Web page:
Wednesday, September 18, 2019

The Shrewd King 9.3: Cutting hay days four, five, six and seven

Daylight in Blastic’s Demesne lasted for sixteen hours a day during the last two weeks of June. It was possible to cheat another half-hour on each end if the needs were great enough and work seventeen hours a day.

Wesley counted on the fact that the hay cutting was proceeding apace and the fact that his father had hit the bourbon particularly hard the night before and loafed a wee bit on the morning of the forth day. He arrived at the field fifteen minutes before sunrise. Denny, his dad, was already there. It did not go well for Wesley.

Denny demanded to know why there was a fifty-yard, zigzag border on the west side of the field that had not been cut. Wesley interpreted that as an actual request for information and started to tell Denny. The “back-talk” earned Wesley a clout to the side of the head.

“I ain’t asking you. I am telling you. Cut the damned grass.” Denny said.

Ear smarting from the blow, Wesley dutifully started up the tractor and lined up along the extreme west edge of the field, running the tractor’s tire on the cusp of the river bank.

Predictably, twenty yards into the cut, Wesley dropped the left, front tire into a gully that crumbled beneath the weight of the tractor. He was able to haul it out by putting the tractor into reverse and backing it out on the slightly less steep path created when the bank crumbled.

He backed up and carefully eased away from the river to get around the gully. If his dad wanted him to cut every damned blade of grass, well by golly, Wesley was going to accommodate him.

Wesley ran in dead-low gear and went half as fast as before. It did not matter to him that there were still fifty uncut acres that he could be dropping. His dad said cut beside the river...then Wesley was going to cut beside the river.

A couple of hours after sunrise, Wesley hit a spring where water bubbled up from a gravel seam and liquified the peaty soil. The soil exhibited thixotropic properties. Water saturated peat, when not excessively stressed, acts like a solid. When agitated, thixotropic materials change from semi-solid butter to warm gravy.

The first hint Wesley had that he was in trouble was when the front wheels punched through the netting of roots that bound the soupy soil together. The tractor stopped RIGHT NOW.

Putting the tractor into reverse, Wesley tried to ease his way back out of the hole. The reversal of shear forces from wheels turning forward to wheels turning rearward were his undoing. The rear of the tractor dropped into the hole as if somebody had kicked the jack-stands out from beneath it and it sank to the rear axle.

Extricating a tractor from a mud hole is not rocket science. You turn off the tractor. Go to the nearest woodlot and cut a pole that is four feet longer than the distance between your rear wheels. As close to the ground as you can get, you lash or use logging chain to span the rear wheels with two feet, give or take, projecting past the wheels. Then you put it into reverse and the pole allows you to move about six feet rearward.

Remove the pole from the front of the wheels. Reattach to the rear. Lather. Rinse. Repeat as many times as required.

Vernon had been watching the show with glee.

The only way to survive a father like Denny was to throw your siblings beneath the bus every chance you got. As the youngest, Vernon was the one who most often ended up with tire tracks across his backside as he lacked the sophistication to anticipate and maneuver out of the way.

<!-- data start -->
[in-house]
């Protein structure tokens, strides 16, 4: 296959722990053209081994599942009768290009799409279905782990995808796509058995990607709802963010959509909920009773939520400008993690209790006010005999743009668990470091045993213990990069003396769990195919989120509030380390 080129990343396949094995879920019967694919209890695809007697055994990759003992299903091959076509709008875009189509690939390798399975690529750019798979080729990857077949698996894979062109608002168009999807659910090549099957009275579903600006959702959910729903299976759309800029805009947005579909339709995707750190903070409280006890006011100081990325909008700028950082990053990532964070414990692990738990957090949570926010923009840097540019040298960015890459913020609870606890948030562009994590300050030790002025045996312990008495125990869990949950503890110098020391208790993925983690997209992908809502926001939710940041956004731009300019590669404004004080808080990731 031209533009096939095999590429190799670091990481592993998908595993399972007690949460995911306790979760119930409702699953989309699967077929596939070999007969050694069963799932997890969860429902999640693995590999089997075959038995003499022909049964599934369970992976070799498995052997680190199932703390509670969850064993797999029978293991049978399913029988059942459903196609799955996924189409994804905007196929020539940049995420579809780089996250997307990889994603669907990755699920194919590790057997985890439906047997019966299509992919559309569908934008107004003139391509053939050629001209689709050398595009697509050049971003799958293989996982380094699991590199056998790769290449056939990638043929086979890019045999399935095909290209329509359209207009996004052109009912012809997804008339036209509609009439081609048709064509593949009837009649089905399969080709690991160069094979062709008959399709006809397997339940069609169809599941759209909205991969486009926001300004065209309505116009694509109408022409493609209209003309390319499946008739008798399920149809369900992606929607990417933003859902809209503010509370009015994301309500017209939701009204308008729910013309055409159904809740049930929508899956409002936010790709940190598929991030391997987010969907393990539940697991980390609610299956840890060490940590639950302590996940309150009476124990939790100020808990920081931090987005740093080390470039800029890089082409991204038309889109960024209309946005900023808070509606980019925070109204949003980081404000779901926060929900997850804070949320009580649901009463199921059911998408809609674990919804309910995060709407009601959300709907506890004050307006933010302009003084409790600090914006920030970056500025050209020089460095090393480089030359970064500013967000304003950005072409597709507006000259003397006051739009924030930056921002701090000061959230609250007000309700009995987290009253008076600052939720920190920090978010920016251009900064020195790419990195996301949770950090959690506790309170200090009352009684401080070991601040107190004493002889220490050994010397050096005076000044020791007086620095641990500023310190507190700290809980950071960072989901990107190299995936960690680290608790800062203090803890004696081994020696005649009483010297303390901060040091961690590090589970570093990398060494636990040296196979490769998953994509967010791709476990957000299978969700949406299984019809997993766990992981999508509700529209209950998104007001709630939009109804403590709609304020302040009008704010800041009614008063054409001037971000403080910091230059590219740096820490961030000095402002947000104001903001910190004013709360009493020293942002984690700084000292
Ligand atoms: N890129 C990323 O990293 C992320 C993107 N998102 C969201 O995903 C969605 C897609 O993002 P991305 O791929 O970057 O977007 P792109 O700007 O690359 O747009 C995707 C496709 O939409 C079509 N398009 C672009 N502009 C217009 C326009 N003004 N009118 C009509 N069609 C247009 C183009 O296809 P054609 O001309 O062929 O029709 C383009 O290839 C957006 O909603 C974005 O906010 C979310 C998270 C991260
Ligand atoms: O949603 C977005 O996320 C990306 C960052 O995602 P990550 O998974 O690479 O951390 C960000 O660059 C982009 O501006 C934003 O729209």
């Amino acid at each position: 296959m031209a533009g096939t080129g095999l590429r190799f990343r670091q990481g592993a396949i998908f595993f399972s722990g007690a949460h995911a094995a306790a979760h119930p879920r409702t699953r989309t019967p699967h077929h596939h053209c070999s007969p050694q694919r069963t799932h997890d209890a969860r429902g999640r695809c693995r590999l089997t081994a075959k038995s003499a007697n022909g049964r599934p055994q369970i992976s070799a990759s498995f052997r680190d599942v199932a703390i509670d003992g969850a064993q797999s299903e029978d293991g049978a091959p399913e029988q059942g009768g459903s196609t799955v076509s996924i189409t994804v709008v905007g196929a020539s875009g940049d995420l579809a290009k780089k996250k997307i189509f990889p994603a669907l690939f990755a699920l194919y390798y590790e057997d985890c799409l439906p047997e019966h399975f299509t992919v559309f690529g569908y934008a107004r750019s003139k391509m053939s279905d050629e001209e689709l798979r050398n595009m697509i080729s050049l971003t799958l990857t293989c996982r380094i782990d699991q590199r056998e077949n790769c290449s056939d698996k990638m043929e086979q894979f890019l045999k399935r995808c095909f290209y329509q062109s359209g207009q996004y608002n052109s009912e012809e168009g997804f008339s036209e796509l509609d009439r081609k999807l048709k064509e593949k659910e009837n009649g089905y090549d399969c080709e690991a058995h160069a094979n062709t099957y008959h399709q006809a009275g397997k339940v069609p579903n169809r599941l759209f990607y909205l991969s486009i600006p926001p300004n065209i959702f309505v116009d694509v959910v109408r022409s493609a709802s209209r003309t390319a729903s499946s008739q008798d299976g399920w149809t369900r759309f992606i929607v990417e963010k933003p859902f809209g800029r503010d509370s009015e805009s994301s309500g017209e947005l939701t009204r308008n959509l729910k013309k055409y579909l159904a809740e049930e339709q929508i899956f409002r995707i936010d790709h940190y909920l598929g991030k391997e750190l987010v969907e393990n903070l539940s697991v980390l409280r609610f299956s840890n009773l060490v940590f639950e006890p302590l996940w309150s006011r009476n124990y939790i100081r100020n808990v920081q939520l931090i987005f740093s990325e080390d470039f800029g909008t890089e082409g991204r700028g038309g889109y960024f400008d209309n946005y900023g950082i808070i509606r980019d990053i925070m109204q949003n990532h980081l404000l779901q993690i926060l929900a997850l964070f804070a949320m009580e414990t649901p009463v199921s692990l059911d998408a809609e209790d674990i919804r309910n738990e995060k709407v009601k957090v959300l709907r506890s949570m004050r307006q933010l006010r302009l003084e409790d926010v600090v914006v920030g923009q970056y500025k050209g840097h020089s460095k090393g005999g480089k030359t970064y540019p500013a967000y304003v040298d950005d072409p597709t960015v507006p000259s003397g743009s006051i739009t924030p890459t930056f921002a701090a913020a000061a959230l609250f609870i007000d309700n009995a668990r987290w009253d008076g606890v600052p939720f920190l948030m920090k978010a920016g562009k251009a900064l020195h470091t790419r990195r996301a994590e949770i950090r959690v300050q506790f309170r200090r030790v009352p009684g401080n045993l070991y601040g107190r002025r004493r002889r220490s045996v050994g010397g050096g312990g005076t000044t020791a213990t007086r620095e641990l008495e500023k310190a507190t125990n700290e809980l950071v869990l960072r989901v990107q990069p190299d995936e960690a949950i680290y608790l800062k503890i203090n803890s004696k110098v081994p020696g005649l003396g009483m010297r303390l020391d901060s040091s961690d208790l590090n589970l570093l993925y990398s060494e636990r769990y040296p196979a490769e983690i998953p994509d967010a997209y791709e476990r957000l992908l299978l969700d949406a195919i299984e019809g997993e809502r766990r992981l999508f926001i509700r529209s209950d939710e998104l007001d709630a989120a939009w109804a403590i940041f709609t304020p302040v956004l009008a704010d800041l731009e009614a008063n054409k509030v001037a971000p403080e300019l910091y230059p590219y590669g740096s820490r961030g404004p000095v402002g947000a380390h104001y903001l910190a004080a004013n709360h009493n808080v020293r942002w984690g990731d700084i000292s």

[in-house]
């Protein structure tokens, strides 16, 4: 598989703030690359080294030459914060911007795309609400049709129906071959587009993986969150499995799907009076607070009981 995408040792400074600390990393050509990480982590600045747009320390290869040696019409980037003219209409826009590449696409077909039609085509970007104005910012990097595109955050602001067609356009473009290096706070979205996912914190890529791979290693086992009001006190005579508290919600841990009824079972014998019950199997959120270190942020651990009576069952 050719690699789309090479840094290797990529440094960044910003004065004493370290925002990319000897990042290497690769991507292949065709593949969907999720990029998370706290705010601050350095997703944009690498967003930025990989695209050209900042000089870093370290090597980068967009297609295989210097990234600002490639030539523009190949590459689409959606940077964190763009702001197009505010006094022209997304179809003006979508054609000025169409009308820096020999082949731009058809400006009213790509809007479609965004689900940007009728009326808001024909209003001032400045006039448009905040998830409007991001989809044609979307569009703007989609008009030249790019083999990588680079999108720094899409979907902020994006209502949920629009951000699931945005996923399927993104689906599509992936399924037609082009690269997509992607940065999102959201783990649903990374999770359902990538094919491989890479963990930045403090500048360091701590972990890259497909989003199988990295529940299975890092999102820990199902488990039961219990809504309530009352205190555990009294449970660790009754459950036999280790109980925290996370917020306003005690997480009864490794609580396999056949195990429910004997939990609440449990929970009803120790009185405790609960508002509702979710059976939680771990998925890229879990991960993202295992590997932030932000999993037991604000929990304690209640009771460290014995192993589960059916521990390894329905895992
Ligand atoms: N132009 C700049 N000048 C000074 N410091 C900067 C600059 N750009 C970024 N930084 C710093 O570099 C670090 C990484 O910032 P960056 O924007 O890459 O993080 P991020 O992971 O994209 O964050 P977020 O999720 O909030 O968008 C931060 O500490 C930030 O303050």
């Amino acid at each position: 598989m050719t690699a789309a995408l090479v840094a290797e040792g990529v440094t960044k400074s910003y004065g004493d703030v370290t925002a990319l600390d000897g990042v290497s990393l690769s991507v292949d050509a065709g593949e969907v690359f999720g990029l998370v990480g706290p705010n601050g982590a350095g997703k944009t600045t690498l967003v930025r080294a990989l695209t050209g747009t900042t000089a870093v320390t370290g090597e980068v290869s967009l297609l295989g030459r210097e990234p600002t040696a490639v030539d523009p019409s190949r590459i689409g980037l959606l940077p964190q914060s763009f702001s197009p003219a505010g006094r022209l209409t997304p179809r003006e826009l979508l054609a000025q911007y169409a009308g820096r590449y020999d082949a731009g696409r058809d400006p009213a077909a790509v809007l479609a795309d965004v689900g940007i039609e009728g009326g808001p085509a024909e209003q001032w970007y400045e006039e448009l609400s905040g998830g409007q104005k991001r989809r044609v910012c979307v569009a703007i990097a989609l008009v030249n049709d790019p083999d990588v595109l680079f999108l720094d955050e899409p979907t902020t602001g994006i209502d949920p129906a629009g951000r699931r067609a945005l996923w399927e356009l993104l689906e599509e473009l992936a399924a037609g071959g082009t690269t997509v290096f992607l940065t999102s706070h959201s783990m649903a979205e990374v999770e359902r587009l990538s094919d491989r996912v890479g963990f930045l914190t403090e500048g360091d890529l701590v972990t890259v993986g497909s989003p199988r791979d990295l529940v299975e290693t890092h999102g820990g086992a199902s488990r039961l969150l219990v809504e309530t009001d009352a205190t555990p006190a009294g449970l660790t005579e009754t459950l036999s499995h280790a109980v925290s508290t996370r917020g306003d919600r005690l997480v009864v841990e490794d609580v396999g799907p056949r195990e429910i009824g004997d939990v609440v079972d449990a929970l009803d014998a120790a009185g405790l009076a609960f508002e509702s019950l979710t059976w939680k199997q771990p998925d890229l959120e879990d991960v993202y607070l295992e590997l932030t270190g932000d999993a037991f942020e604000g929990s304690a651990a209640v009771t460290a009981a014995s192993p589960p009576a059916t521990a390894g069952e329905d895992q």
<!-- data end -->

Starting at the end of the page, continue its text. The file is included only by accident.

That glee ended when Denny took control of the rescue operation. No way was he going to let Wesley screw-the-pooch for an hour when he had over fifty workers jerking off. He could see that they were flipping hay much faster than Wesley was cutting it.

What Denny failed to comprehend is that Vernon’s crew had to flip all of the hay Wesley had cut that week and they had to flip it every day. The crew was a tattered wreck. Hands were blistered raw. They were going through the motions. In all honesty, Vernon was getting about one man’s work out of every seven workers. But it was a conspiracy of victims. Nobody was going to tell Denny that using fifty people to push one tractor out of a mudhole was folly, if only because of the limited amount of room at the rear of the tractor for people to push against.

Everybody but Wesley was surprised the next morning when Denny insisted that Wesley keep cutting on the west side of the field, next to the river. Denny was sure the problems would clear up. Wesley was sure they would not. Wesley was right.

On day four and five, Wesley cut a grand total of ten acres of sixty acres that had been uncut at the end of day three and Vernon’s crew had not turned over or fluffed any of the cut grass on those two days.

On days six and seven severe storms blew through the area and dumped two inches of rain.

Wesley was not able to get the tractor back onto the field for two days but Vernon’s crew was able to go out and turn hay on days eight and nine.



  1. I bought Pugsley a push-mower. He was not happy.

    1. That is quite a step up from a weed whip. Did you get him a power mower or the old reel type? Doesn't he think he is ready?

    2. Reel. It's AMAZING how easy it is to start the other mower when this is the alternative . . . muhahaha.

      Real story (and reel story) is that he's managed to break every other mower we own. So, if he breaks this one . . .

  2. I love my push mower. I mow the lawn twice a week. I don't have to try and start it or make sure it has gas or that the oil level is good. I just push and it goes. Easy peasy. No fumes, just the smell of fresh, cut grass.
    Those boys need stand up to dad put him out of their misery.

  3. And now ALL of the hay is ruined... Not ending well...


Readers who are willing to comment make this a better blog. Civil dialog is a valuable thing.